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First Person


edited by N. Wardrip-Fruin & P. Harrigan

First Person is concerned with the relationship between new media and literature and the sorts of textual experiences that are made possible through storytelling in new media. An initial concern of the text is the relationship between mechanics and storytelling, arguing that computer games in particular are not altogether new; they represent extensions of media such as theater and novels that we have been consuming, studying, and producing for centuries.

Indeed, many of the articles consider ways that textual practices can be understood as containing facets of gameplay, arguing for a reconsideration of the terms we use to discuss literature and to differentiate it from new media (computer games, particularly).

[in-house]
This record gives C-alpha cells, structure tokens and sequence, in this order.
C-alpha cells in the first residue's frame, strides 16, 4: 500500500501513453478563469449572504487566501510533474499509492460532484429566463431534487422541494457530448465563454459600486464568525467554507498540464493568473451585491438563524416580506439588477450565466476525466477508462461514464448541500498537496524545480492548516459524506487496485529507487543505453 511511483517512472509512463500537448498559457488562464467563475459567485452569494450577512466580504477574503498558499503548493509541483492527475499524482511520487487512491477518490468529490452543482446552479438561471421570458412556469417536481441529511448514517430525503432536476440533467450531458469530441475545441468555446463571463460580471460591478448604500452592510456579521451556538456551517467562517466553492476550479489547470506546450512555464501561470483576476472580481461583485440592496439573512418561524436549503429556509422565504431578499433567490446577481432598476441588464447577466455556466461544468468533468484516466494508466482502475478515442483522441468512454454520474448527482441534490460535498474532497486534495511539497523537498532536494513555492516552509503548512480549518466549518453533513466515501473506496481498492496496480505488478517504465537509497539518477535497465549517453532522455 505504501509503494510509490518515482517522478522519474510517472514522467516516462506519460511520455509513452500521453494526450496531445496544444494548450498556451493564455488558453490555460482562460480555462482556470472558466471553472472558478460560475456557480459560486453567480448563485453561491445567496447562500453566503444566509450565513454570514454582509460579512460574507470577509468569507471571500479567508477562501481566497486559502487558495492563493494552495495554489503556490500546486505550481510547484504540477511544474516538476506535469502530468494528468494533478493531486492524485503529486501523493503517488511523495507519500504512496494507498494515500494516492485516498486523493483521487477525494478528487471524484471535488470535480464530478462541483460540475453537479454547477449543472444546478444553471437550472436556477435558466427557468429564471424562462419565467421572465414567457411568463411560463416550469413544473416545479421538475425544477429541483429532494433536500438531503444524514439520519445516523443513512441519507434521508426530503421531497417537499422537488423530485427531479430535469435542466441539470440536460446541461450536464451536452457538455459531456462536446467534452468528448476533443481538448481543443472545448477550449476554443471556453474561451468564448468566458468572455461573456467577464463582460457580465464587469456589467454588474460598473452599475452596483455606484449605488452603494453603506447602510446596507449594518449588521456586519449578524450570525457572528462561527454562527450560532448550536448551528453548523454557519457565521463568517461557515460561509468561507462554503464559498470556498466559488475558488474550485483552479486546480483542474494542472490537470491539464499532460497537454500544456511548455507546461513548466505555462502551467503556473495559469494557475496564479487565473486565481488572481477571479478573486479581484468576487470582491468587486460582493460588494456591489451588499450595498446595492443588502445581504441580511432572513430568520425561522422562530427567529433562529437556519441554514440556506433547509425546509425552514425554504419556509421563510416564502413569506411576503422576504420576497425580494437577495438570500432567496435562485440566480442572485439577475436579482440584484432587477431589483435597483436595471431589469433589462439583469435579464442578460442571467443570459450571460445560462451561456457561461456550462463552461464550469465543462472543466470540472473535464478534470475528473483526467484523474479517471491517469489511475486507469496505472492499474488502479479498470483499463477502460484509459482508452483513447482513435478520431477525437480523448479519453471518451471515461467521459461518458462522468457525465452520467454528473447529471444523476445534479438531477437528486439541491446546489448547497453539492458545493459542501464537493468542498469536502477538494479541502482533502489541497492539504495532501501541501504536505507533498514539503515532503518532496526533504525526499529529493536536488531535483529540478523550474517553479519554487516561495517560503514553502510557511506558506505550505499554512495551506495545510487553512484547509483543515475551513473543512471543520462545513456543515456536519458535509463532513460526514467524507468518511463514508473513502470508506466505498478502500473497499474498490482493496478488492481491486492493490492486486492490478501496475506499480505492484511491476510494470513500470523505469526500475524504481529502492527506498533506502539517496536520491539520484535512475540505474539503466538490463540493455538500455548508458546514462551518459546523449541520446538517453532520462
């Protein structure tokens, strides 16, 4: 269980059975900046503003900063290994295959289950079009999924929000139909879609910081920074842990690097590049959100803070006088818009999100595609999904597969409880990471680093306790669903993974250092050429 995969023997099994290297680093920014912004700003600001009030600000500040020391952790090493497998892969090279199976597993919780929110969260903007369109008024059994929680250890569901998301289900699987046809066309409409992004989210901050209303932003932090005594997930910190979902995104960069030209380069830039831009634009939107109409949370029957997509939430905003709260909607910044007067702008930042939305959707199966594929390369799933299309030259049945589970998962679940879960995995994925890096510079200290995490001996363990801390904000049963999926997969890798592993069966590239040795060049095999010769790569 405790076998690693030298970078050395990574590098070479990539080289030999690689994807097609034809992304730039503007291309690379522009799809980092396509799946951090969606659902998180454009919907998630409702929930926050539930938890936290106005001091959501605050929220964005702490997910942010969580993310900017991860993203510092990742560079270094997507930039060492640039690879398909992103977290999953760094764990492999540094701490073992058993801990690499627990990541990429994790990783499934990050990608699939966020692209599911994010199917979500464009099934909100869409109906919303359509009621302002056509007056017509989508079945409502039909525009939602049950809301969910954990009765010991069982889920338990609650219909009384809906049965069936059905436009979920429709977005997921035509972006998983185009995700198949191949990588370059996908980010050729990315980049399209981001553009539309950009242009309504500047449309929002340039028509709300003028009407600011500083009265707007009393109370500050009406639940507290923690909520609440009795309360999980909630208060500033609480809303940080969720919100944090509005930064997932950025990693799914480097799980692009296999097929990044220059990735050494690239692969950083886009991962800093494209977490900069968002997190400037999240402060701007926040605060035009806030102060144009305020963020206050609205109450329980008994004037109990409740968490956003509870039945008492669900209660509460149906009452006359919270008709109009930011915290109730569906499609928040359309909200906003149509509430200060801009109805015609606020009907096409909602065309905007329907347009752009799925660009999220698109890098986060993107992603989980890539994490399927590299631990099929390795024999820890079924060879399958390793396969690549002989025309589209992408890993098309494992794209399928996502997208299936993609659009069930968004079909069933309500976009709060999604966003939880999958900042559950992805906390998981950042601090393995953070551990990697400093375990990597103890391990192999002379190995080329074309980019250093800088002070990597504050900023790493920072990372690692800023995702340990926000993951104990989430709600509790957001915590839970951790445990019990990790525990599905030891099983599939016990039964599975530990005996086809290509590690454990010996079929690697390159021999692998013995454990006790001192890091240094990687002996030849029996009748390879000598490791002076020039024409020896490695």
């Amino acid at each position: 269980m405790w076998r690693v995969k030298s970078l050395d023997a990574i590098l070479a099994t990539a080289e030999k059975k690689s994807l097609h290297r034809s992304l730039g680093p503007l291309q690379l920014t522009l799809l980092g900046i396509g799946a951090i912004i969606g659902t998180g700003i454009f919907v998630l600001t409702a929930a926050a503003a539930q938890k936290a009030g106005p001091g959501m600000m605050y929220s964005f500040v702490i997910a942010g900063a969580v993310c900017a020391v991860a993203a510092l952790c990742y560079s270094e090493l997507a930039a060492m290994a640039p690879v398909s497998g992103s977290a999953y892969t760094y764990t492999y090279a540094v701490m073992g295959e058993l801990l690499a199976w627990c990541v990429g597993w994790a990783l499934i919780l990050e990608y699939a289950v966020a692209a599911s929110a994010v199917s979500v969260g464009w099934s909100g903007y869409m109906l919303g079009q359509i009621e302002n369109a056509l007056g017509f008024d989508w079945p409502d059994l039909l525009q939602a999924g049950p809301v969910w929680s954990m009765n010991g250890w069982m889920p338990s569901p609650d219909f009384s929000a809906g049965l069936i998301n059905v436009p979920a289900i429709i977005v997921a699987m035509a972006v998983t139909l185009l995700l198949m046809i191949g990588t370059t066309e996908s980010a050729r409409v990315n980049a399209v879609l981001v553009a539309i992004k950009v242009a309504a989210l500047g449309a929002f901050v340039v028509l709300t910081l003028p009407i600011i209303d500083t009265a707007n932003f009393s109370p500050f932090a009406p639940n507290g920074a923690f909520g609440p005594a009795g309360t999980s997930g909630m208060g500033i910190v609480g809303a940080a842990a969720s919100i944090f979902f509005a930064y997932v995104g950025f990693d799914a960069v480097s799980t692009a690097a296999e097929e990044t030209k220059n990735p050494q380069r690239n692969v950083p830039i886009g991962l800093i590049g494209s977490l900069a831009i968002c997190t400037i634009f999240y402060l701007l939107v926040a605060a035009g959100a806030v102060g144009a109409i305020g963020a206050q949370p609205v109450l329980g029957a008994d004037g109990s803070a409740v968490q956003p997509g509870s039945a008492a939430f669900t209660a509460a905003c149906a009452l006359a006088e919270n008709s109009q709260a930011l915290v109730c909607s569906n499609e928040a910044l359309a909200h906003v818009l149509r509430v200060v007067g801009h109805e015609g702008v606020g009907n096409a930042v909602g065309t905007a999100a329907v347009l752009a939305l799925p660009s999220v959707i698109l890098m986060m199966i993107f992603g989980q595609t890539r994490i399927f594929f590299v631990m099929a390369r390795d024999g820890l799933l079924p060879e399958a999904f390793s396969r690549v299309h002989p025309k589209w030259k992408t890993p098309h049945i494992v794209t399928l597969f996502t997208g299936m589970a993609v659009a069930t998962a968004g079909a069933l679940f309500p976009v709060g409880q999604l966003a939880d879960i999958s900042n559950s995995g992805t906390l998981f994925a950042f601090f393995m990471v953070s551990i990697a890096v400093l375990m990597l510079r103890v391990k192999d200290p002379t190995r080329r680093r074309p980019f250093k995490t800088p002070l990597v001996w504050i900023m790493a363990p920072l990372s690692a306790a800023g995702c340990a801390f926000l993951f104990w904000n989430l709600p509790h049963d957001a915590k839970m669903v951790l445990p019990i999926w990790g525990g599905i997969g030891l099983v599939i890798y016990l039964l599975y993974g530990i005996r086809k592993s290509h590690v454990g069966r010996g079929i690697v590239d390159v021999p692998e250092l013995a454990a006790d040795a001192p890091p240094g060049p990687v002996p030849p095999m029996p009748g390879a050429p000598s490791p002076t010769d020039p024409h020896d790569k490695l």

The book is divided into eight sections that are organized around the metaphor of conference panels that bring together “presenters” of varying backgrounds, and each article is accompanied by a running footer containing a response/critique from another scholar (the “audience member”). Because of this format, the text very much resembles a conversation. It’s interesting to note that its list of more than forty contributors numbers several prominent new media scholars, including Hayles, Jenkins, and Murray.

In tribute to the book's organization and subject matter, this discussion presents salient terms and concepts in narrative form, and scholar's viewpoints are presented in conversation (as opposed to discretely). On the other hand, readers can navigate the discussion by clicking the images on the left to advance to the next level, or they may click the reset button at the bottom of the page to return to the beginning.